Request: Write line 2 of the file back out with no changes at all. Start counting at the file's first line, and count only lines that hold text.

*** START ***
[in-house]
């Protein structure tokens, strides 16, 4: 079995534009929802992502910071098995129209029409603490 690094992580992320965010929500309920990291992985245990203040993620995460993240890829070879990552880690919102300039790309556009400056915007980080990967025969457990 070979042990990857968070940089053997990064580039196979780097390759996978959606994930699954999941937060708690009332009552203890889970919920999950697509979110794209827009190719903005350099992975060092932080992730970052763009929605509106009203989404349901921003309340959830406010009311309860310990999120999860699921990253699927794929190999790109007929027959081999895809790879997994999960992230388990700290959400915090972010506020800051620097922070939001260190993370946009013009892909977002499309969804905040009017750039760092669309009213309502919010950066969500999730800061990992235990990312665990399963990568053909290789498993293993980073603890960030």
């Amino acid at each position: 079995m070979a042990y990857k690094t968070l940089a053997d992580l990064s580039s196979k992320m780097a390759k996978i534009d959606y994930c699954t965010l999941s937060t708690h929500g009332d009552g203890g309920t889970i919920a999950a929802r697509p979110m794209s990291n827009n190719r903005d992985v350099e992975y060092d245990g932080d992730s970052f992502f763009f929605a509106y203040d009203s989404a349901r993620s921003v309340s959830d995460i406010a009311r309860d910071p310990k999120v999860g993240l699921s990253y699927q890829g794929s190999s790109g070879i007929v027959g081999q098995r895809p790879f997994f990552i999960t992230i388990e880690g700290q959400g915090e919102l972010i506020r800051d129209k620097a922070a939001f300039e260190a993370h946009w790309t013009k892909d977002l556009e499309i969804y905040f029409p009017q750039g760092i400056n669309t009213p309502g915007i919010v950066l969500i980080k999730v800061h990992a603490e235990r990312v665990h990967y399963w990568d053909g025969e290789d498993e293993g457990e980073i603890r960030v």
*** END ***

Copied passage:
């Protein structure tokens, strides 16, 4: 079995534009929802992502910071098995129209029409603490 690094992580992320965010929500309920990291992985245990203040993620995460993240890829070879990552880690919102300039790309556009400056915007980080990967025969457990 070979042990990857968070940089053997990064580039196979780097390759996978959606994930699954999941937060708690009332009552203890889970919920999950697509979110794209827009190719903005350099992975060092932080992730970052763009929605509106009203989404349901921003309340959830406010009311309860310990999120999860699921990253699927794929190999790109007929027959081999895809790879997994999960992230388990700290959400915090972010506020800051620097922070939001260190993370946009013009892909977002499309969804905040009017750039760092669309009213309502919010950066969500999730800061990992235990990312665990399963990568053909290789498993293993980073603890960030």